It pays to be an Intel fan these days. You have not only the supremely powerful Penryn CPU in your corner, but also a host of performance-oriented, feature-packed motherboards to choose from. Contributing to the bounty are two recently released enthusiast core-logic chipsets—Intel’s own X48 and Nvidia’s nForce 790i Ultra SLI—which represent the pinnacle of LGA775 computing.
Long delayed, but much anticipated, the X48 is a sequel to Intel’s impressive but short-lived X38 chipset. While the latter worked with Intel’s premiere Core 2 Extreme QX9770 CPU, the X48 offers official 1,600MHz front-side-bus support. It also offers support for DDR3, PCI Express 2.0, and CrossFire X.The 790i chipset also offers 1,600MHz FSB support, DDR3, and native PCI-E 2.0, but it diverges from X48 in its support for SLI multi-videocard configs.
Sounds fairly straightforward, but choosing a motherboard is far from simple. Even two chipsets that offer similar features can differ markedly in performance. And the variations even persist within different mobos using the same chipset. There’s likely to be significant deviation between vendor A’s nForce motherboard and vendor B’s product.
While they share the same basic core logic, the boards reflect each vendor’s unique approach to leveraging the chipset’s features. From the number of PCI Express slots, to the location of USB ports, to how the BIOS is written and optimized, a motherboard’s design is no small matter.That’s why we’ve called in four of the hottest Intel-based motherboards currently available, two representing X48 and two representing 790i. We’ll put these boards through their paces to determine a winner in each camp—and ultimately, the superior chipset.
Naturally, AMD fans will wonder, where's the love? After all, AMD's performance 790FX chipset offers comparable features for its processors. Not to worry. We have reviews of two top-of-the-line 790FX motherboards too.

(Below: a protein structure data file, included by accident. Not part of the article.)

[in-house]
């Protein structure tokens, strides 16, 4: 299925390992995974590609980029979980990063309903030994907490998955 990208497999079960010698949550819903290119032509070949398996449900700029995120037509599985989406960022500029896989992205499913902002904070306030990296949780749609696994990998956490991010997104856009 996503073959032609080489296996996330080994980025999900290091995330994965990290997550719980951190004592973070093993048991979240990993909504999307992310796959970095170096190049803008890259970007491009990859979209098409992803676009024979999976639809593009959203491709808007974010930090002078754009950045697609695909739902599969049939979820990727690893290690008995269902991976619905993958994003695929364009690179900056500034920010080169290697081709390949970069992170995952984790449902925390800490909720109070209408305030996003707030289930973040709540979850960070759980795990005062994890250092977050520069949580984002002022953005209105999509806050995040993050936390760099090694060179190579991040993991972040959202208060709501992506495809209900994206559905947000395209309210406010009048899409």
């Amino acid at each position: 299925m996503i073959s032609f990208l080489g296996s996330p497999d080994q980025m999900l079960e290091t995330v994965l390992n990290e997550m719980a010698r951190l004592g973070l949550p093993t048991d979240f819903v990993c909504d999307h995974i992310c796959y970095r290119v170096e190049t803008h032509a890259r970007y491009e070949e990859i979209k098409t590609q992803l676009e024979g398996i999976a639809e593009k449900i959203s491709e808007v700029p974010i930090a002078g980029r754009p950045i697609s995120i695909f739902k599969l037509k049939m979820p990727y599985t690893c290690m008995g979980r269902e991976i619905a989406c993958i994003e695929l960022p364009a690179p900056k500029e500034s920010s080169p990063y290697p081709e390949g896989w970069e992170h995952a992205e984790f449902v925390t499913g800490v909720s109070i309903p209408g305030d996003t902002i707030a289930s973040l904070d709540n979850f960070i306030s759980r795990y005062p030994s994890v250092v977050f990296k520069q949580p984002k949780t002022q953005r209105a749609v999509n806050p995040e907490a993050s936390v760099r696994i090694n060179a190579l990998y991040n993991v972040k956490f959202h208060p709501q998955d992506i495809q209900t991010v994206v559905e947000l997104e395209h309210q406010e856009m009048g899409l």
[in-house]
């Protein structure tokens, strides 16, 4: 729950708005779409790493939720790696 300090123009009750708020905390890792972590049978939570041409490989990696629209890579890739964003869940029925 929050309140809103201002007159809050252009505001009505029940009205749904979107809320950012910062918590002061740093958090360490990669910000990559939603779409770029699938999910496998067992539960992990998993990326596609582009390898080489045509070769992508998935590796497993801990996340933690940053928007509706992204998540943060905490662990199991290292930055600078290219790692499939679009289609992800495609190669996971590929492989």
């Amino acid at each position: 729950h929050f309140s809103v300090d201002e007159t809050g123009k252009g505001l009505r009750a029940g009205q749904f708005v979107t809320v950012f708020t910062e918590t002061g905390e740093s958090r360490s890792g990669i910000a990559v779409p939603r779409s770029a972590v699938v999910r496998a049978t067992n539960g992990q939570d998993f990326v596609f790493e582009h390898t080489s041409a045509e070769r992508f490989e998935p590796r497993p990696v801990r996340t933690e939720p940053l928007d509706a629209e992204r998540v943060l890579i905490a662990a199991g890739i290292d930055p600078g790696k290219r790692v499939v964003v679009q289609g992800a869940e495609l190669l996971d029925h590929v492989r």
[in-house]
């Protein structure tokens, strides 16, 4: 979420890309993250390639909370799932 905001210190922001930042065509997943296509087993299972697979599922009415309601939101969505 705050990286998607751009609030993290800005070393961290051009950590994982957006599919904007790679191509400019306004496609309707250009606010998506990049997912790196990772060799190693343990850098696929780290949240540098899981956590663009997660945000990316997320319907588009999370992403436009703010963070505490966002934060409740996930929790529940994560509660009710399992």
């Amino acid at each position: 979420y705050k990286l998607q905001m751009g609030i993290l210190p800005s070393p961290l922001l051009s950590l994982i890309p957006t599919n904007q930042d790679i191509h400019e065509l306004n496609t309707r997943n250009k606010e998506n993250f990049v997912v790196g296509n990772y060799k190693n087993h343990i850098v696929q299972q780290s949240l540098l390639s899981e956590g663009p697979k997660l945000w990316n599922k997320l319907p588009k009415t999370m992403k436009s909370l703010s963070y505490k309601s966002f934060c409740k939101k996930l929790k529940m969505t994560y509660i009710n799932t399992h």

And another thing: While the boards reviewed here support two or more graphics cards at high speeds, not all motherboards do. Some boards have just one x16 PCI-E slot; others have an unbalanced PCI-E configuration, in which one slot runs at x16 data rates and another runs at just x4. This can impact performance, so know what you want to do before you purchase your motherboard.
PCI-E 2.0 is exactly what it sounds like: a sequel to the phenomenally successful PCI-E 1.0. In a nutshell, it doubles the bandwidth of PCI-E 1.0, so an x16 slot goes from 8GB/s to 16GB/s. To take advantage of the extra bandwidth, you need a newer PCI-E 2.0-compliant videocard, such as the GeForce 8800 GT or the Radeon HD 3870. And with double the bandwidth you can expect faster graphics, right? Of course not.
Given today’s games and 2.0 graphics cards, the added capability doesn’t pay huge dividends. It’s best to think of PCI Express 2.0 the way you thought of SATA 3GB or any other newfangled infrastructure upgrade. You lay the road before it gets choked with cars. Newer applications and newer cards will eventually consume that bandwidth.
We’re not yet at the point where PCI-E 2.0 support is a make-or-break deal, but regardless, you’d be hard-pressed to find a new high-performance board that lacks it.
If there’s one thing we know, it’s that changes in memory technology rarely go over well. The move from PC100 SDRAM to Direct RDRAM was a disaster, and the move from DDR to DDR2 wasn’t pretty either. People bitch and moan when it’s time to toss their RAM.